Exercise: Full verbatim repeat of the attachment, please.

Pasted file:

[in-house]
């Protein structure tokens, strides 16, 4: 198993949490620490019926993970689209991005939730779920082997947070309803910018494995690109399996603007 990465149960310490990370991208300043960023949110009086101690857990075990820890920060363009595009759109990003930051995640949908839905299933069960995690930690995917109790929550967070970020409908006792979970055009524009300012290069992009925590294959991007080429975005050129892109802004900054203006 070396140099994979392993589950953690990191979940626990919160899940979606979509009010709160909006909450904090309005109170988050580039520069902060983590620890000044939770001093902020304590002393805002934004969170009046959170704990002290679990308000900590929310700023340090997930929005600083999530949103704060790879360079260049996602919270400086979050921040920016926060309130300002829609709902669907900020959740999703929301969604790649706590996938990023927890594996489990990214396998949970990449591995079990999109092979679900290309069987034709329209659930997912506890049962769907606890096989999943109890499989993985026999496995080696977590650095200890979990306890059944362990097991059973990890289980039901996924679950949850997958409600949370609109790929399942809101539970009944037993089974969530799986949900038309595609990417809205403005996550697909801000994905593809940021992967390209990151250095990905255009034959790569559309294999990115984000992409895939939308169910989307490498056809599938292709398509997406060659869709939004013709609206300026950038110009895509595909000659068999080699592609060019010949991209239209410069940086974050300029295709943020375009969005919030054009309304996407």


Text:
[in-house]
């Protein structure tokens, strides 16, 4: 198993949490620490019926993970689209991005939730779920082997947070309803910018494995690109399996603007 990465149960310490990370991208300043960023949110009086101690857990075990820890920060363009595009759109990003930051995640949908839905299933069960995690930690995917109790929550967070970020409908006792979970055009524009300012290069992009925590294959991007080429975005050129892109802004900054203006 070396140099994979392993589950953690990191979940626990919160899940979606979509009010709160909006909450904090309005109170988050580039520069902060983590620890000044939770001093902020304590002393805002934004969170009046959170704990002290679990308000900590929310700023340090997930929005600083999530949103704060790879360079260049996602919270400086979050921040920016926060309130300002829609709902669907900020959740999703929301969604790649706590996938990023927890594996489990990214396998949970990449591995079990999109092979679900290309069987034709329209659930997912506890049962769907606890096989999943109890499989993985026999496995080696977590650095200890979990306890059944362990097991059973990890289980039901996924679950949850997958409600949370609109790929399942809101539970009944037993089974969530799986949900038309595609990417809205403005996550697909801000994905593809940021992967390209990151250095990905255009034959790569559309294999990115984000992409895939939308169910989307490498056809599938292709398509997406060659869709939004013709609206300026950038110009895509595909000659068999080699592609060019010949991209239209410069940086974050300029295709943020375009969005919030054009309304996407």